On August 2, a few days before the sad anniversary of August 6, 1945, when the atomic bomb struck Hiroshima, Father General Arturo Sosa presided at the Eucharist on the feast of Saint Peter Faber. The place: the chapel of the Jesuit novitiate in Nagatsuka, a little more than four kilometers from the epicenter of the explosion. In the aftermath, the novitiate became a refuge for thousands of wounded. Father Arrupe, superior and master of novices at the time, used his medical training to relieve them, day and night.
This stop of the Superior General at the end of his three-week Asian journey that took him to Korea, Macau, Hong Kong, Taiwan and finally Japan, was the highlight of his Japanese immersion. He arrived in Tokyo on the eve of the feast of Saint Ignatius, and celebrated the founder of the Society of Jesus with his companions and Jesuit family. After several meetings with various groups, he visited to Hiroshima mainly to remember Fr. Pedro Arrupe. The latter is often considered the “new founder” of the Society in the 20th century. Indeed, his election as Superior General in 1965 gave a new impetus to the order founded by Saint Ignatius and his companions in the 16th century. The depth of his spiritual life - from which his novices in Nagatsuka benefited - and his experience of suffering humanity - especially in Hiroshima - enabled him to resolutely guide the Society of Jesus in a commitment necessary in contemporary times, joining the service of faith and the promotion of justice.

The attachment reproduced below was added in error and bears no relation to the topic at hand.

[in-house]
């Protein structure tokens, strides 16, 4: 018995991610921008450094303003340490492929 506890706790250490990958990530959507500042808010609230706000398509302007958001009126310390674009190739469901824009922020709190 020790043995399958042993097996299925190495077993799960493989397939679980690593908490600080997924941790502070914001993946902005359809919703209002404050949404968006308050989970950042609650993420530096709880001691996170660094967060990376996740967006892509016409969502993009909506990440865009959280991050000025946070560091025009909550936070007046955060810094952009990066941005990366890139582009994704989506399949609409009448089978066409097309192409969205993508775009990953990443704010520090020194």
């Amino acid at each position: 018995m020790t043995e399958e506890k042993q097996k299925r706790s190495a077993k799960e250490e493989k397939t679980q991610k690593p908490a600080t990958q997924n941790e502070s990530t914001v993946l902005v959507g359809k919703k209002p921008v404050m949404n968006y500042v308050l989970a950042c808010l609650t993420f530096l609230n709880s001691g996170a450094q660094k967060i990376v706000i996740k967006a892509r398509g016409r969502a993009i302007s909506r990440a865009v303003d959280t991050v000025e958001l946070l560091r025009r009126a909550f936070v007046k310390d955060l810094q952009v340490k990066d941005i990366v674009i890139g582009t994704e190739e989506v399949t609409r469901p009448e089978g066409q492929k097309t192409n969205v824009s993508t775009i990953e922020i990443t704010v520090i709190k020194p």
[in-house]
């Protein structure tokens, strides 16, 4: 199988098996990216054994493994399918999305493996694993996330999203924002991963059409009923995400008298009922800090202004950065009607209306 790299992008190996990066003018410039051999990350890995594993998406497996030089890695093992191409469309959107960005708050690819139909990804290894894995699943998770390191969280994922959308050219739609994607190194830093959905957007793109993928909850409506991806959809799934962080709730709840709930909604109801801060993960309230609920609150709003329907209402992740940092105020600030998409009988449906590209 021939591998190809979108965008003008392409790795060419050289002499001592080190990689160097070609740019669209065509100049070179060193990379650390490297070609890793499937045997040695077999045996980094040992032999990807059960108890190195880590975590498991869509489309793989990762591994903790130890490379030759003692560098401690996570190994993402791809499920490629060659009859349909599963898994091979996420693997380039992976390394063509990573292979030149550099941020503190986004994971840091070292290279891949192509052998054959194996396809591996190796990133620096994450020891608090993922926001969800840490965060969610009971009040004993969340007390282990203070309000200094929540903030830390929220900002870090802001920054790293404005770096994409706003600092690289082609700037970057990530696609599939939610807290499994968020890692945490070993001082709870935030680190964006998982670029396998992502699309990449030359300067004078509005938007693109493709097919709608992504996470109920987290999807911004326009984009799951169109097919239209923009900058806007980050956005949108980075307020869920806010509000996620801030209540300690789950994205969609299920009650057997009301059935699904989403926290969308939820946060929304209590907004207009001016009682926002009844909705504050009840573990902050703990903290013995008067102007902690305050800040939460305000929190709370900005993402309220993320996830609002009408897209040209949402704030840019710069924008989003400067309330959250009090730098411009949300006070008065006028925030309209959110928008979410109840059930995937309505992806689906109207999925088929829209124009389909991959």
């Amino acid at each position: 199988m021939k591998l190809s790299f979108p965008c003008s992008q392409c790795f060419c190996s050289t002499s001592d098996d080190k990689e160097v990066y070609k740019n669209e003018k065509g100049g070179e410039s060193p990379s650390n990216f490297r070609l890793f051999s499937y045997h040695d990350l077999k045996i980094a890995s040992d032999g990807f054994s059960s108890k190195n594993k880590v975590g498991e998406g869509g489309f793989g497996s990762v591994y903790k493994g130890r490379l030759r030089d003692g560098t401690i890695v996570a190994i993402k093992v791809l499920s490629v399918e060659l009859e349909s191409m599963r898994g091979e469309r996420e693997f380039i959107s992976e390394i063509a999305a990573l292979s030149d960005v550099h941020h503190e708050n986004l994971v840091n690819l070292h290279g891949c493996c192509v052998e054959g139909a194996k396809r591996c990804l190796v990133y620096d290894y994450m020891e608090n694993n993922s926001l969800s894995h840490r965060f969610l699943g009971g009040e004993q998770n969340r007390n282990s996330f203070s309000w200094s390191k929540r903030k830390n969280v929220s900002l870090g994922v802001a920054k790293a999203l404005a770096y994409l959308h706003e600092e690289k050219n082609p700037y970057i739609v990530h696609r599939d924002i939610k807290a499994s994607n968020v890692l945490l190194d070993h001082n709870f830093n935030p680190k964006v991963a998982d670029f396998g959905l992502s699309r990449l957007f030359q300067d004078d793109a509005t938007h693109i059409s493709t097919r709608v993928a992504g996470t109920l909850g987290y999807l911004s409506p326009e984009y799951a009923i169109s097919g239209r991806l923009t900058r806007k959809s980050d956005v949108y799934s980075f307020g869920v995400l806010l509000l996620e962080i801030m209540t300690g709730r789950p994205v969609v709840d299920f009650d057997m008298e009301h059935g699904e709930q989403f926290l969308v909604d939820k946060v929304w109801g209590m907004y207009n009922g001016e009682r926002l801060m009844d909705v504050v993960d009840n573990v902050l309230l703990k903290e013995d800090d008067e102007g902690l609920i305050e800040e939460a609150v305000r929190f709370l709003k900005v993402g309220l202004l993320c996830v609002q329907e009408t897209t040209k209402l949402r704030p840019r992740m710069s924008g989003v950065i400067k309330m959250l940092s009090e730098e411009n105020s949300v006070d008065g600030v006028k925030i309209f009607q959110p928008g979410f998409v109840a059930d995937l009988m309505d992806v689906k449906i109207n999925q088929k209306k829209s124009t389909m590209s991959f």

In Hiroshima, Fr. Arturo Sosa delivered a major homily on Father Arrupe, whose beatification is being studied by the Vatican authorities. He underlined how Father Arrupe was an outstanding missionary. He emptied himself and was able to distance himself from his Western origins. He did it in order to better enter the Japanese world and admire the great human and spiritual qualities of this civilization, which was not very well known in the middle of the 20th century. He countered with an “apostolic energy” the forces of evil, symbolized by the nuclear war. This commitment animated many Jesuit saints since the beginning of the Society of Jesus.
The General did not only talk about the past or Pedro Arrupe as a giant of the past. He stressed how much the legacy of the former Superior General is alive in today’s Society. He also linked Fr. Arrupe’s example, his faith, his humility in service, and his forward outlook with the current challenges of the Society of Jesus as it seeks to live the next ten years in the spirit of the Universal Apostolic Preferences whose message Father Sosa himself gives everywhere he goes.
We are extending more than just an invitation, but a strong encouragement to read Fr. Arturo Sosa’s homily in Hiroshima.